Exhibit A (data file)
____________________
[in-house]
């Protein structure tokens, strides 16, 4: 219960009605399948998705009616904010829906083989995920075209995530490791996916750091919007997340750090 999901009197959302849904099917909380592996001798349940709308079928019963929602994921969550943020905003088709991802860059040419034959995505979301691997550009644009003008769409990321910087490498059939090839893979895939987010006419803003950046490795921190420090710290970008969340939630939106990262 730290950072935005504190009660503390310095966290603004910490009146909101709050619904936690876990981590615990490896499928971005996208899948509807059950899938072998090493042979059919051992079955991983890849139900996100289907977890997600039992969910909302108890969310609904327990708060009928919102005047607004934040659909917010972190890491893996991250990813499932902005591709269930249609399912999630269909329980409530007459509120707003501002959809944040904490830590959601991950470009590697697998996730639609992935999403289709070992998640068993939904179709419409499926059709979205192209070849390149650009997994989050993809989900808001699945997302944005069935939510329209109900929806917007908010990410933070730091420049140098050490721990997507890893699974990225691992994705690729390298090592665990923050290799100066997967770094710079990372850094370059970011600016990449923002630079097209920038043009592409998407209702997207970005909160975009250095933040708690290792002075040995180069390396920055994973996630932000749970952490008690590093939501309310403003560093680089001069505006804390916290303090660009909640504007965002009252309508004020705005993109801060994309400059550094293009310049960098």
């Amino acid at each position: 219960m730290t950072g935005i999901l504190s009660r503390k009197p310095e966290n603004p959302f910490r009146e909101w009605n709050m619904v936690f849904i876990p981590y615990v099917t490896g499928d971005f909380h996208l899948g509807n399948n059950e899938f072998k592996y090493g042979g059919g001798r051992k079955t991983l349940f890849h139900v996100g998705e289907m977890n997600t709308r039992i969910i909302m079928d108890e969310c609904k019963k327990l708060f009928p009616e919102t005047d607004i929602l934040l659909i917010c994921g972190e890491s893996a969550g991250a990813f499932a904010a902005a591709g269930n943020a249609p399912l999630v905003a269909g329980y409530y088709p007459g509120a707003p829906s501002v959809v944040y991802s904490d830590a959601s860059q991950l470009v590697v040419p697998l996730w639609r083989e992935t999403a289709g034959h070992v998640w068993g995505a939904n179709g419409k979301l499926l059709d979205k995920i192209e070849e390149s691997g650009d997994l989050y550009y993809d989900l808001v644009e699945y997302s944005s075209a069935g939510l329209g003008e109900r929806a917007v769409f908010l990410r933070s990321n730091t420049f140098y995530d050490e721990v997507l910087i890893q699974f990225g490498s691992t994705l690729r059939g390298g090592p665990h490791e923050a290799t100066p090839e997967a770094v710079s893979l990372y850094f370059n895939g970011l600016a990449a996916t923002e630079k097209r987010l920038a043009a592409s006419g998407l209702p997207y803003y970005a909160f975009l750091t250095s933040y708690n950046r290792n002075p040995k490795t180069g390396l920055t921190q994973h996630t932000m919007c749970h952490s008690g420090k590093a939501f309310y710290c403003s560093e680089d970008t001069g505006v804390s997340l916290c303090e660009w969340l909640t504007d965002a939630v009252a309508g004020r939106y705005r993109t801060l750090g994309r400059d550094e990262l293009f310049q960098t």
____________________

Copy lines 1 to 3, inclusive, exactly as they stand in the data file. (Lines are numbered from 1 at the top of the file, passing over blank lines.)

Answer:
[in-house]
């Protein structure tokens, strides 16, 4: 219960009605399948998705009616904010829906083989995920075209995530490791996916750091919007997340750090 999901009197959302849904099917909380592996001798349940709308079928019963929602994921969550943020905003088709991802860059040419034959995505979301691997550009644009003008769409990321910087490498059939090839893979895939987010006419803003950046490795921190420090710290970008969340939630939106990262 730290950072935005504190009660503390310095966290603004910490009146909101709050619904936690876990981590615990490896499928971005996208899948509807059950899938072998090493042979059919051992079955991983890849139900996100289907977890997600039992969910909302108890969310609904327990708060009928919102005047607004934040659909917010972190890491893996991250990813499932902005591709269930249609399912999630269909329980409530007459509120707003501002959809944040904490830590959601991950470009590697697998996730639609992935999403289709070992998640068993939904179709419409499926059709979205192209070849390149650009997994989050993809989900808001699945997302944005069935939510329209109900929806917007908010990410933070730091420049140098050490721990997507890893699974990225691992994705690729390298090592665990923050290799100066997967770094710079990372850094370059970011600016990449923002630079097209920038043009592409998407209702997207970005909160975009250095933040708690290792002075040995180069390396920055994973996630932000749970952490008690590093939501309310403003560093680089001069505006804390916290303090660009909640504007965002009252309508004020705005993109801060994309400059550094293009310049960098």
């Amino acid at each position: 219960m730290t950072g935005i999901l504190s009660r503390k009197p310095e966290n603004p959302f910490r009146e909101w009605n709050m619904v936690f849904i876990p981590y615990v099917t490896g499928d971005f909380h996208l899948g509807n399948n059950e899938f072998k592996y090493g042979g059919g001798r051992k079955t991983l349940f890849h139900v996100g998705e289907m977890n997600t709308r039992i969910i909302m079928d108890e969310c609904k019963k327990l708060f009928p009616e919102t005047d607004i929602l934040l659909i917010c994921g972190e890491s893996a969550g991250a990813f499932a904010a902005a591709g269930n943020a249609p399912l999630v905003a269909g329980y409530y088709p007459g509120a707003p829906s501002v959809v944040y991802s904490d830590a959601s860059q991950l470009v590697v040419p697998l996730w639609r083989e992935t999403a289709g034959h070992v998640w068993g995505a939904n179709g419409k979301l499926l059709d979205k995920i192209e070849e390149s691997g650009d997994l989050y550009y993809d989900l808001v644009e699945y997302s944005s075209a069935g939510l329209g003008e109900r929806a917007v769409f908010l990410r933070s990321n730091t420049f140098y995530d050490e721990v997507l910087i890893q699974f990225g490498s691992t994705l690729r059939g390298g090592p665990h490791e923050a290799t100066p090839e997967a770094v710079s893979l990372y850094f370059n895939g970011l600016a990449a996916t923002e630079k097209r987010l920038a043009a592409s006419g998407l209702p997207y803003y970005a909160f975009l750091t250095s933040y708690n950046r290792n002075p040995k490795t180069g390396l920055t921190q994973h996630t932000m919007c749970h952490s008690g420090k590093a939501f309310y710290c403003s560093e680089d970008t001069g505006v804390s997340l916290c303090e660009w969340l909640t504007d965002a939630v009252a309508g004020r939106y705005r993109t801060l750090g994309r400059d550094e990262l293009f310049q960098t």